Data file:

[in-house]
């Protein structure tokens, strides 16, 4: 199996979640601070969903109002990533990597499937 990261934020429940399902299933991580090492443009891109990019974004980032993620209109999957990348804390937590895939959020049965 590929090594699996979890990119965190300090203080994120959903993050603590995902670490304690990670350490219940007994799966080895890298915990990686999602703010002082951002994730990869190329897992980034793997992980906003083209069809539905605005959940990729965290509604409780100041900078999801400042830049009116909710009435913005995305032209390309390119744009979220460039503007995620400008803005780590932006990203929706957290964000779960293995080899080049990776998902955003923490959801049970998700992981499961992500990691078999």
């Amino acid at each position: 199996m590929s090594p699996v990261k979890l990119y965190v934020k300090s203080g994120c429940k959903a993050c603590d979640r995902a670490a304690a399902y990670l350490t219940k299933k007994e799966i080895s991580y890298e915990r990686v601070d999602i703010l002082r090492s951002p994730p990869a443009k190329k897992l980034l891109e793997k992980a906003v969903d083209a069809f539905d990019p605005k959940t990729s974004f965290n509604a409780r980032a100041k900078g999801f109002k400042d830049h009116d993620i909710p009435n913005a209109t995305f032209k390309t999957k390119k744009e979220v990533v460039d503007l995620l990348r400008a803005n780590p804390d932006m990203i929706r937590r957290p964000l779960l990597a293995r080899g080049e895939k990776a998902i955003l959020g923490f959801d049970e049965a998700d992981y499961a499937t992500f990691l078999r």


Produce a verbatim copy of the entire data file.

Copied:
[in-house]
């Protein structure tokens, strides 16, 4: 199996979640601070969903109002990533990597499937 990261934020429940399902299933991580090492443009891109990019974004980032993620209109999957990348804390937590895939959020049965 590929090594699996979890990119965190300090203080994120959903993050603590995902670490304690990670350490219940007994799966080895890298915990990686999602703010002082951002994730990869190329897992980034793997992980906003083209069809539905605005959940990729965290509604409780100041900078999801400042830049009116909710009435913005995305032209390309390119744009979220460039503007995620400008803005780590932006990203929706957290964000779960293995080899080049990776998902955003923490959801049970998700992981499961992500990691078999």
């Amino acid at each position: 199996m590929s090594p699996v990261k979890l990119y965190v934020k300090s203080g994120c429940k959903a993050c603590d979640r995902a670490a304690a399902y990670l350490t219940k299933k007994e799966i080895s991580y890298e915990r990686v601070d999602i703010l002082r090492s951002p994730p990869a443009k190329k897992l980034l891109e793997k992980a906003v969903d083209a069809f539905d990019p605005k959940t990729s974004f965290n509604a409780r980032a100041k900078g999801f109002k400042d830049h009116d993620i909710p009435n913005a209109t995305f032209k390309t999957k390119k744009e979220v990533v460039d503007l995620l990348r400008a803005n780590p804390d932006m990203i929706r937590r957290p964000l779960l990597a293995r080899g080049e895939k990776a998902i955003l959020g923490f959801d049970e049965a998700d992981y499961a499937t992500f990691l078999r």